This week's experiment started as a very simple one, but as I played with it, it grew a bit. It all started with me watching an ice cube melt. (Those of you that have been on the list a while know that it does not take a lot to entertain me.) I promise that this will be more interesting than just watching ice melt.
You will need:
Before we get into the things that sidetracked me, lets do the experiment that I started to do. Fill the bowl with warm water. Place an ice cube into the water. Now watch it as it melts. Don't get bored and give up yet. Watch for a minute and something should happen. The ice cube will tip over on its side. A short while later, it will turn again, and then again. It will keep turning over every minute or so until there is no ice left.
Why did it turn over? The warm water was melting the ice that was under the surface, but the top of the ice cube melted more slowly. This caused the ice cube to get top-heavy. It became unstable and tipped over. Then the same thing happened again and again.
One problem that I ran into was being able to tell whether the ice cube was turning over or just rocking a bit. To make it easier, I made some special ice cubes. Of course that meant clearing some space in the freezer, and the ice cream was taking up a lot of space. After my snack, I put a few drops of red food coloring into some water and then filled the ice cube tray half-full with the red water. I put that in the freezer and let it freeze solid. Then I added some very cold, plain water. The plain water must be very cold to start with (I stirred it with some ice) to keep it from melting the red ice. Quickly putting this back into the freezer, I wound up with ice cubes that were half-red and half clear.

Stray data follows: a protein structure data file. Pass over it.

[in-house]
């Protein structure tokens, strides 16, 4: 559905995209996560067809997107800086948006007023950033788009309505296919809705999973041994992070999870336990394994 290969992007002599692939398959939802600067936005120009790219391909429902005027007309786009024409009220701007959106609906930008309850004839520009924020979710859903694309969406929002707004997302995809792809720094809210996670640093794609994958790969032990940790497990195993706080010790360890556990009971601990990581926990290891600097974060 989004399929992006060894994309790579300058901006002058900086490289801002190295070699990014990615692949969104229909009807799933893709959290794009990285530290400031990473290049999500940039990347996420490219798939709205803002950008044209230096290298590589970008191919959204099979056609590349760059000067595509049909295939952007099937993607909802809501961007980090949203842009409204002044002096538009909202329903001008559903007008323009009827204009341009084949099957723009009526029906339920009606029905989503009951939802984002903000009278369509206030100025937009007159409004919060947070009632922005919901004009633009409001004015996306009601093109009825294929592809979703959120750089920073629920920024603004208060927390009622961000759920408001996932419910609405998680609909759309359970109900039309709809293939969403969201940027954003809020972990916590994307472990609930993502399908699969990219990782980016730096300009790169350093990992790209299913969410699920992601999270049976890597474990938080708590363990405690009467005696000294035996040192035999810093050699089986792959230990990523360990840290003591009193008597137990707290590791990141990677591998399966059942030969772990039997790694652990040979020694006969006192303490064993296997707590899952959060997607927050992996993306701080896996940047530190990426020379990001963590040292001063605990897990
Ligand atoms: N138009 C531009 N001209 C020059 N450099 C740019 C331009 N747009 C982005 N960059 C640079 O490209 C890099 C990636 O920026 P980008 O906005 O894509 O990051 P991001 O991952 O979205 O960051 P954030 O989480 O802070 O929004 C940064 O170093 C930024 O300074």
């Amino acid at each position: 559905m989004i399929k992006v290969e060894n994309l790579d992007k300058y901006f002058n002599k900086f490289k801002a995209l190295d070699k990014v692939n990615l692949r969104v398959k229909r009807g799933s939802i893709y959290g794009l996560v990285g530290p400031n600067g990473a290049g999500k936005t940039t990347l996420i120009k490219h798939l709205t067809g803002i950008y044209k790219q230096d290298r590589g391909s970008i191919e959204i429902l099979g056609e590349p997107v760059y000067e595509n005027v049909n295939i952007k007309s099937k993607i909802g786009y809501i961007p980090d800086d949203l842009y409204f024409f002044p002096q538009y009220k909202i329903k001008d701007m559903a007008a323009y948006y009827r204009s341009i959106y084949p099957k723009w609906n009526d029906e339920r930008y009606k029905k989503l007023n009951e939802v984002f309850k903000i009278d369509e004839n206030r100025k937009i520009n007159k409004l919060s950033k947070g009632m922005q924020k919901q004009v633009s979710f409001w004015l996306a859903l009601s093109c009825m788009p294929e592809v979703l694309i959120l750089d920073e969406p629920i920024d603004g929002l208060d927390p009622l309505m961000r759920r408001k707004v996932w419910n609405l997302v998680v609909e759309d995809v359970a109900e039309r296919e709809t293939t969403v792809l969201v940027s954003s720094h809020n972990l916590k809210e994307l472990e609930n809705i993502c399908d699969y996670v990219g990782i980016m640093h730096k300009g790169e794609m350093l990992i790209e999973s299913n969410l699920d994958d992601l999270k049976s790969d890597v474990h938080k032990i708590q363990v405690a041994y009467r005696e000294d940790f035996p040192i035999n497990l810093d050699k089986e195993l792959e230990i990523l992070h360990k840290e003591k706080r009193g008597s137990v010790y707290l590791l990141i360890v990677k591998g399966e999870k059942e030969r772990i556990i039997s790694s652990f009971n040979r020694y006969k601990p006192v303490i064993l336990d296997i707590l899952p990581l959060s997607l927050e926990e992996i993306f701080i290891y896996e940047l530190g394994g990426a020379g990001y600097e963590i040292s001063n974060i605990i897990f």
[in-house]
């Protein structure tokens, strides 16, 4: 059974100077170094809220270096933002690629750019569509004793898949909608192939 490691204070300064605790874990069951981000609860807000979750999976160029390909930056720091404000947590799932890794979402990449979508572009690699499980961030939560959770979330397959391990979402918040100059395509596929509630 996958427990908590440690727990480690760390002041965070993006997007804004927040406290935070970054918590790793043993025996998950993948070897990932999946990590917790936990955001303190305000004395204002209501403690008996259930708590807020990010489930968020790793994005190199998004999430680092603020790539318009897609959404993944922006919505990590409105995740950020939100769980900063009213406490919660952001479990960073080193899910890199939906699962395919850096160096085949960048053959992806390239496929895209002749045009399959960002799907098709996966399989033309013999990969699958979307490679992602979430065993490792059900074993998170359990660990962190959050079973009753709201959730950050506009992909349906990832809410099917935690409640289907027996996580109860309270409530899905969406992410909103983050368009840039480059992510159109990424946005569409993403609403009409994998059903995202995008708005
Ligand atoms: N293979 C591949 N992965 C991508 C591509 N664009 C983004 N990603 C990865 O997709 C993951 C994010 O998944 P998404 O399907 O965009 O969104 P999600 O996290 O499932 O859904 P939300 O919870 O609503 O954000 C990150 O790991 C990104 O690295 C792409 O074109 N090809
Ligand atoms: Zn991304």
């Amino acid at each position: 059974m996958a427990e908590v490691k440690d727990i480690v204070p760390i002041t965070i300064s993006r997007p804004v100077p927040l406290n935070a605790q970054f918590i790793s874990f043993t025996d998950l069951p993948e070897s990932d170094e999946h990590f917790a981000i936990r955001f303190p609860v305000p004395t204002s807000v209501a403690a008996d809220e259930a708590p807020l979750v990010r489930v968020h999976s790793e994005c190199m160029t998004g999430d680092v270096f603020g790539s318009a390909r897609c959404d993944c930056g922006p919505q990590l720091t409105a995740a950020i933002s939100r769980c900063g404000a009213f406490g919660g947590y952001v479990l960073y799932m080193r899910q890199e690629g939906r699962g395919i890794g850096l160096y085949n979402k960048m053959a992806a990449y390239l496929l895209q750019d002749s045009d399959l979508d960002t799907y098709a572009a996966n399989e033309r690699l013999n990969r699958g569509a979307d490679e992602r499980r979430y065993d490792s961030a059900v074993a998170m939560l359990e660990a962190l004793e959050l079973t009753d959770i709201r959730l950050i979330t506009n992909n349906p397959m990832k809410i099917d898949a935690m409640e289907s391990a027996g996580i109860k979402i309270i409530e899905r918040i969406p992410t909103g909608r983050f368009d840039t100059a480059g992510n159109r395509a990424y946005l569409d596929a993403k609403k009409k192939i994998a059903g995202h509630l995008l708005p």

Make some red and clear ice cubes and try the experiment again. It is much easier to see when the ice cube tips, but you will also see other interesting things. The red ice melts, and you get streamers of red water flowing downwards from the ice cube. Though the ice is less dense than the water (which causes it to float), the very cold water of the newly melted ice is more dense than the surrounding water, so it sinks. It is not the coloring that makes it denser. You can see this even without the food coloring, but the color makes it much easier to see. Very cold water sinks, but when it gets even colder, it suddenly expands, rises and freezes into ice which floats. This is just one of the many things that make water one of the
strangest chemicals we know of.
Have a good week.
All lessons are brought to you by The Teacher's Corner and Robert Krampf's Science Education Company.
Robert Krampf's Science Shows thehappyscientist.com